Is the SHIN-NY “Public Utility” HIE Funding a Model for Other HIE?

I first started working with the New York eHealth Collaborative (NYeC) many years ago when they first organized the Digital Health Conference many years ago. Hopefully they’ll have me back again this year since I’ve really enjoyed our ongoing partnership. Plus, it’s a great way for me to get a deeper look into the New York Health IT landscape.

While NYeC organizes this conference, has an accelerator, and is (is this a was yet?) even a REC, the core of everything they do is around their HIE called the SHIN-NY. Unlike some states who don’t have any HIE or RHIO, New York has 10 regional health information exchanges (formerly and for some people still called RHIOs). The SHIN-NY is the platform which connects all of the state’s RHIOs into one connected health network. Plus, I know they’re working on some other more general initiatives that share and get data from organizations outside of New York as well.

While the SHIN-NY has been worked on and sending data for a number of years, the news just came out that Governor Cuomo included $55 million in state funding for the SHIN-NY HIE. This is a unique funding model and it makes me wonder how many other states will follow their lead. Plus, you have to juxtapose this funding with my own state of Nevada’s decision to stop funding the state HIE that was supported with a lot of federal government funds as well.

In my HIE experience, I’ve found that every state is unique in how they fund and grow their HIE. Much of it often has to do with the cultural norms of the state. For example, New York is use to high state taxes that support a number of government programs. Nevada on the other hand is use to no state tax and government funding largely coming from the hospital and gaming sectors. Plus, this doesn’t even take into account the local healthcare bureaucracies and idiosyncrasies that exist.

What do you think of this type of HIE funding model? Do you wish your state would do something similar? Will we see other states follow New York’s example?

I’m excited to see how NY, NYeC and the SHIN-NY do with this HIE funding. Knowing many of the leaders in that organization, I think they’re going to be a great success and have a real impact for good on healthcare in NY.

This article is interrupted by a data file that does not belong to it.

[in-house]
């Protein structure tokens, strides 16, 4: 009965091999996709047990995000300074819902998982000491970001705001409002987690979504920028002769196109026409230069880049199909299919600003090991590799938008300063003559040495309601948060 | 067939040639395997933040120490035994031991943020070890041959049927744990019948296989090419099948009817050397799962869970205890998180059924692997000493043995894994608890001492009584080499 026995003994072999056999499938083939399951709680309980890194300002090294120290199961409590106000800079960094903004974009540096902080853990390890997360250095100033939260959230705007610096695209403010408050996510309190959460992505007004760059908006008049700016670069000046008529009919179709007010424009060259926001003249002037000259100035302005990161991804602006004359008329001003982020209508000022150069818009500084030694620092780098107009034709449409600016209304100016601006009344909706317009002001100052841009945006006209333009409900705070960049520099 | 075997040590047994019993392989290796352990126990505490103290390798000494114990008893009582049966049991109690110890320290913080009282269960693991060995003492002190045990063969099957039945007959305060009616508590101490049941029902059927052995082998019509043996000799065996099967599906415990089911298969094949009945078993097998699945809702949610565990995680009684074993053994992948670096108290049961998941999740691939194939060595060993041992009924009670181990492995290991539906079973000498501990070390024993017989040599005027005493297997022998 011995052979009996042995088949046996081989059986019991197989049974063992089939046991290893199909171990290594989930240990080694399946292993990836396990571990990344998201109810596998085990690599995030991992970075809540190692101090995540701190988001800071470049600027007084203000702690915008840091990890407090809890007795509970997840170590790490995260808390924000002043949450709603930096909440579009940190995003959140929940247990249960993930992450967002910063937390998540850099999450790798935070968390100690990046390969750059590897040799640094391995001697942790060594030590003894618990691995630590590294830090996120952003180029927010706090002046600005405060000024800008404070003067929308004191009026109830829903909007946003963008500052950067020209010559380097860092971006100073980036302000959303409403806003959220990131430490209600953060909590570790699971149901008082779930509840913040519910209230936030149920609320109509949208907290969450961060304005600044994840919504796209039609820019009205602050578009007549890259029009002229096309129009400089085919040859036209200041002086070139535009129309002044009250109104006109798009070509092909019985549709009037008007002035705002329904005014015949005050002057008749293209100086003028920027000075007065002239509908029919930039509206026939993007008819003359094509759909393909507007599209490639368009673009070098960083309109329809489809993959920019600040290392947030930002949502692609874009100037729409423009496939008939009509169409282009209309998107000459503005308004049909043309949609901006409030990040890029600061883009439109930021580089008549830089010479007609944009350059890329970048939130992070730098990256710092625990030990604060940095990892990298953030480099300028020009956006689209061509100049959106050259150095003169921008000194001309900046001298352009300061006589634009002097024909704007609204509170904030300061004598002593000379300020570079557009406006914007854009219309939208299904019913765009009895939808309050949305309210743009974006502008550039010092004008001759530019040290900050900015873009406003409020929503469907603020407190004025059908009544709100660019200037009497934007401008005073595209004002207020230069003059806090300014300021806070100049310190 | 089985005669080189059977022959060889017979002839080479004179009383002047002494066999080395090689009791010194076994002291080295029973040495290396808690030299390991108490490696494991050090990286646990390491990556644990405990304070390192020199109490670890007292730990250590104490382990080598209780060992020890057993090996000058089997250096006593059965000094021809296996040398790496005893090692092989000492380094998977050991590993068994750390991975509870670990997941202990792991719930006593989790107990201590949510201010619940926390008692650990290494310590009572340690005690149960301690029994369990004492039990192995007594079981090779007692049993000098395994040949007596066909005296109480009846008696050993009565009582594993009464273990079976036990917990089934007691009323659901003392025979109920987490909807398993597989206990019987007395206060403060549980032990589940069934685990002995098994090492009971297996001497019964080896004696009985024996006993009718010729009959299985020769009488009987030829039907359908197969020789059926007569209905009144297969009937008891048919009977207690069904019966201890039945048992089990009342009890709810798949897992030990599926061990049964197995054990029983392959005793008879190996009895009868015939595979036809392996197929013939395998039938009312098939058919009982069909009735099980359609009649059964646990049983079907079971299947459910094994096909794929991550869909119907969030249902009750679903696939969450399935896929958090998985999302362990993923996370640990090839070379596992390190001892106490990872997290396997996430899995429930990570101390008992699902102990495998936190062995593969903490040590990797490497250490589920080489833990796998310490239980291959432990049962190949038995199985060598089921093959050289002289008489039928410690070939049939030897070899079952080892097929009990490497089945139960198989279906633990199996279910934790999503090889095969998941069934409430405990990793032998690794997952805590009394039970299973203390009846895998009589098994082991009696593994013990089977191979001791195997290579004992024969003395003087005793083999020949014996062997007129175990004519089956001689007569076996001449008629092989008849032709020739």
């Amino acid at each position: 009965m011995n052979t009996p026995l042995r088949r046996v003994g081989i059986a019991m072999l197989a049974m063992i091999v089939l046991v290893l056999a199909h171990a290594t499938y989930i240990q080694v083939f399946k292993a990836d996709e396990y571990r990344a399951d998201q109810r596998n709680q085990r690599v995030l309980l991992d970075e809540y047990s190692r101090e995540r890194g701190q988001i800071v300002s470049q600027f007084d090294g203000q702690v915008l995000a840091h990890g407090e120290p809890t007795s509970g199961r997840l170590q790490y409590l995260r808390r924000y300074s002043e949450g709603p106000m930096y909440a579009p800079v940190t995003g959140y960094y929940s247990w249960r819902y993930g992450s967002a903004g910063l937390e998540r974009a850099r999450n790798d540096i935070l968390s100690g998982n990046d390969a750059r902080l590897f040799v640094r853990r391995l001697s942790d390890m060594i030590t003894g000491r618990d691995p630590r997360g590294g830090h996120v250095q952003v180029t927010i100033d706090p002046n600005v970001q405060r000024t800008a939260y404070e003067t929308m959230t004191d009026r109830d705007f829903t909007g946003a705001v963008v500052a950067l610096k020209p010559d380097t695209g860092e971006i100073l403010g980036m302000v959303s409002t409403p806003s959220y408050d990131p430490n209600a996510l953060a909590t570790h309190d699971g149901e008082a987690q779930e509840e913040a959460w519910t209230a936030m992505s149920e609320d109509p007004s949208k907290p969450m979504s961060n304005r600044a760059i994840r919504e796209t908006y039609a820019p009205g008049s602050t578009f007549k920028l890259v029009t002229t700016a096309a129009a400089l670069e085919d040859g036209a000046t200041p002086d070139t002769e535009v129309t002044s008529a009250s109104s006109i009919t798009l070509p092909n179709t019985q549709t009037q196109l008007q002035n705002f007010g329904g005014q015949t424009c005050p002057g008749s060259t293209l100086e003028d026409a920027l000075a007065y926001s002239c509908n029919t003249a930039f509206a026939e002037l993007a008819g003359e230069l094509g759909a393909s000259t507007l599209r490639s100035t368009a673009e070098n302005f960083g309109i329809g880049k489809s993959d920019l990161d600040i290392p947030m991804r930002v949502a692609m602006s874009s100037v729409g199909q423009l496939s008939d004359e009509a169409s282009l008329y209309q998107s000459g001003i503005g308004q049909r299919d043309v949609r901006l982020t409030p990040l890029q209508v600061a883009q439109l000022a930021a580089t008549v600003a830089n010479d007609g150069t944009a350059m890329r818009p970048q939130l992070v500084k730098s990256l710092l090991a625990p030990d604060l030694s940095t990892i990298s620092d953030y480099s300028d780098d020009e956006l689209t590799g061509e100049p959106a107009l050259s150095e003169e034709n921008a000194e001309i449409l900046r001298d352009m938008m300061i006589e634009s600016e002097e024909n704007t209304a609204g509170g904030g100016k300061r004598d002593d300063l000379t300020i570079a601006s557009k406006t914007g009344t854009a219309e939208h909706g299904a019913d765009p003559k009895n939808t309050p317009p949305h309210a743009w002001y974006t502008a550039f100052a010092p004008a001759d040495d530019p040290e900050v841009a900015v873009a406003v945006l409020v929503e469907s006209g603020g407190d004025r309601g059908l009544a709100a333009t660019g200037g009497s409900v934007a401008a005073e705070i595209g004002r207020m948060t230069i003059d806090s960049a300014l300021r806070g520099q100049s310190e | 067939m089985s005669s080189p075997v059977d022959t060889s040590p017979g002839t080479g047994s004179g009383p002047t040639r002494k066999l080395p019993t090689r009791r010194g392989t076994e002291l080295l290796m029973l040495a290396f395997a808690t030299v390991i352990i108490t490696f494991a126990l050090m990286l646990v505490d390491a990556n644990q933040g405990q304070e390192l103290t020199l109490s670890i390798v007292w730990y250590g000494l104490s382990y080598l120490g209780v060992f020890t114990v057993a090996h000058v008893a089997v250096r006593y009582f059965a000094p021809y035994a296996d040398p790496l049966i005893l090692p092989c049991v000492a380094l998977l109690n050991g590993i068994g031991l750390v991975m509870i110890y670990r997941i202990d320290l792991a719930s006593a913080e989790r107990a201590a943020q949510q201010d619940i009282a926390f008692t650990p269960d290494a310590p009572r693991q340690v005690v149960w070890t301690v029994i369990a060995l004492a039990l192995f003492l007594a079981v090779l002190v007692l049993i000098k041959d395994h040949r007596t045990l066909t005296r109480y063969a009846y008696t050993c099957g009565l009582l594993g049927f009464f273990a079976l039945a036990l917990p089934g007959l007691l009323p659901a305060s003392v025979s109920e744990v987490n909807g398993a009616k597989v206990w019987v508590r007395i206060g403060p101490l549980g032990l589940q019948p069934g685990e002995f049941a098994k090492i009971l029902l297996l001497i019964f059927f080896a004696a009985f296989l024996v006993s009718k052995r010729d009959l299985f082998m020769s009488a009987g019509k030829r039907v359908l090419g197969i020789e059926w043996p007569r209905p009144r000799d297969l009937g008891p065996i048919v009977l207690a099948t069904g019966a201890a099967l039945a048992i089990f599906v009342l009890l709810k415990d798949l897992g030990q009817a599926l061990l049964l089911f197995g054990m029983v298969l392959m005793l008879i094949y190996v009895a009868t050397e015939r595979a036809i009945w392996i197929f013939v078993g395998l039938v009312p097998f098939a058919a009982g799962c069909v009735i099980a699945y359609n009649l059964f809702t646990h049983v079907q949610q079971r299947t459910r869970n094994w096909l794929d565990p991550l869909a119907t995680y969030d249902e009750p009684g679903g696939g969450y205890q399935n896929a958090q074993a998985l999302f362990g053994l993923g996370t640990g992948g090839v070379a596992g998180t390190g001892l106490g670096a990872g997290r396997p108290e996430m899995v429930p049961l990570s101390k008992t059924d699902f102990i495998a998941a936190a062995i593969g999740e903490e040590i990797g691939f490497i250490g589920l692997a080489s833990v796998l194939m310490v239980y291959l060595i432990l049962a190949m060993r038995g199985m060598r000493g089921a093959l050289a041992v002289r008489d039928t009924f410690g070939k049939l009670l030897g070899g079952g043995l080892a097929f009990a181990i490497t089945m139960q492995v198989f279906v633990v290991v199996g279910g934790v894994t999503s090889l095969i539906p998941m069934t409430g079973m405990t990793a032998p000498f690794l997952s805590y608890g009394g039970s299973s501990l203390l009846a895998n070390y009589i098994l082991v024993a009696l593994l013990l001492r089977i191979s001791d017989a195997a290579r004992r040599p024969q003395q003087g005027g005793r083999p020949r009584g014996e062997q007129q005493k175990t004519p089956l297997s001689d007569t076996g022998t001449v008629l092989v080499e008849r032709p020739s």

About the author

John Lynn

John Lynn

John Lynn is the Founder of the, a network of leading Healthcare IT resources. The flagship blog, Healthcare IT Today, contains over 13,000 articles with over half of the articles written by John. These EMR and Healthcare IT related articles have been viewed over 20 million times.

John manages Healthcare IT Central, the leading career Health IT job board. He also organizes the first of its kind conference and community focused on healthcare marketing, Healthcare and IT Marketing Conference, and a healthcare IT conference,, focused on practical healthcare IT innovation. John is an advisor to multiple healthcare IT companies. John is highly involved in social media, and in addition to his blogs can be found on Twitter: @techguy.


  • On Long Island at this time, I see very little going on in the way of data sharing between hospital systems, practices, etc. Part of the problem is that there are so many practices just starting to go to EHRs, and that many hospitals who had EHRs in part of the ‘building’ are now scrambling to new systems that include the entire hospital and related practices.

    There is another issue; even in practices with EHRs, not all specialties are covered, and many doctors want as little to do with the systems as possible. Today, I had a doctor hand me 2 written prescriptions before I could even remind her that I preferred Eprescribe – but she did honor my request. In the same large practice orders go to a nearby, closely related hospital by phone and fax only, with reports going the same route, even though both have EHRs (at least partially) and doctors in the practice spend a good part of their day at that hospital (one is a department head).

    The hard thing for me is to learn about, and know about advanced communication and data sharing capabilities and see no one in the region even remotely interested. It bothers me both professionally and personally. So I hope that New York’s efforts go beyond providing a funding model and extend to some degree of pressure to hook up to the network of HIE’s and thus take better care of patients.

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